The legal profession is not immune from the gender pay gap.
Women law firm partners earn about $66,000 a year less than their male counterparts, according to a 2010 study by the Project for Attorney Retention and the Minority Corporate Counsel Association. At the largest 200 firms in the country, women equity partners earn just 89 percent of their male peers.
A new effort from the American Bar Association aims to eliminate that pay gap through a series of free resources, the first of which is a "Toolkit for Gender Equity in Partner Compensation." The toolkit was developed by the ABA's Gender Equality Task Force and includes a template for firms or other legal organizations to host summits or panel discussions about the gender pay gap and why it matters.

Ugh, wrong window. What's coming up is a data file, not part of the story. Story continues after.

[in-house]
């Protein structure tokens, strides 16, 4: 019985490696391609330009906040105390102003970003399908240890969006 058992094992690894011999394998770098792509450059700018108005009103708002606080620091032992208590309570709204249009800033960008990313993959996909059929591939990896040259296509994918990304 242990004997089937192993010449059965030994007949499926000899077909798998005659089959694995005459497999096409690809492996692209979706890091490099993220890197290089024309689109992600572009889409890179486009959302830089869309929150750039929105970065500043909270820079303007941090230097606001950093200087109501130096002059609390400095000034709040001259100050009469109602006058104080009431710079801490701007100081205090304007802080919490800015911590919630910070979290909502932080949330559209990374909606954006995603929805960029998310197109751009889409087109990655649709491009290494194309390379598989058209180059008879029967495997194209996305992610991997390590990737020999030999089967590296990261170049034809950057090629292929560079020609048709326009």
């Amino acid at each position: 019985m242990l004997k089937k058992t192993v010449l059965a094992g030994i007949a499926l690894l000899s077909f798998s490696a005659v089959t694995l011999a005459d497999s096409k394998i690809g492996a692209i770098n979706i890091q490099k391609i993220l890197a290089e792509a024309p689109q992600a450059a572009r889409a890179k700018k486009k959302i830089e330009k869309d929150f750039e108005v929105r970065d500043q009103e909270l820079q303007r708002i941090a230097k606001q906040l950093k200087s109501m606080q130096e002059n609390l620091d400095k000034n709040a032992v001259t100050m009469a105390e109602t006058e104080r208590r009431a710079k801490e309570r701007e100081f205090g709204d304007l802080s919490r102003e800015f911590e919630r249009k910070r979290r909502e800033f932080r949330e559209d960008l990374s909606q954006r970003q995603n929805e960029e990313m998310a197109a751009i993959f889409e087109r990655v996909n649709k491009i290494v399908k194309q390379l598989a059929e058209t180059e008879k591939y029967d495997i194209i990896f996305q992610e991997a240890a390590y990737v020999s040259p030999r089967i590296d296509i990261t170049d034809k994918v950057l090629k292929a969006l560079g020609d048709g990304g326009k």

The toolkit suggests bringing together a general counsel, law firm managing partner, a bar association leader and law firm compensation committee member to address matters ranging from how fair compensation systems are developed to why an equitable pay system benefits firms.
"Unequal compensation diminishes women's prospects for success, and unfairly undervalues the material contributions of women to their firms," wrote ABA President Laurel Bellows in her introduction to the toolkit. "Plus, pay inequities have a profound effect on a firm's performance and profits."
If women aren't compensated fairly they will simply leave their firms, which in turn creates a brain-drain problem, Bellows wrote.
The toolkit also includes a series of slides that can be used to help drive the discussion about the pay gap problem and how it can be addressed, as well as a series of articles that highlight current research on the pay gap.
Bellows appointed the Gender Equality Task Force in August with the job of recommending solutions to eliminate the pay gap and gender bias within the legal profession. The toolkit is free, and is being distributed to law firms and bar associations around the country.
Karen Sloan writes for The National Law Journal, a Daily Report affiliate.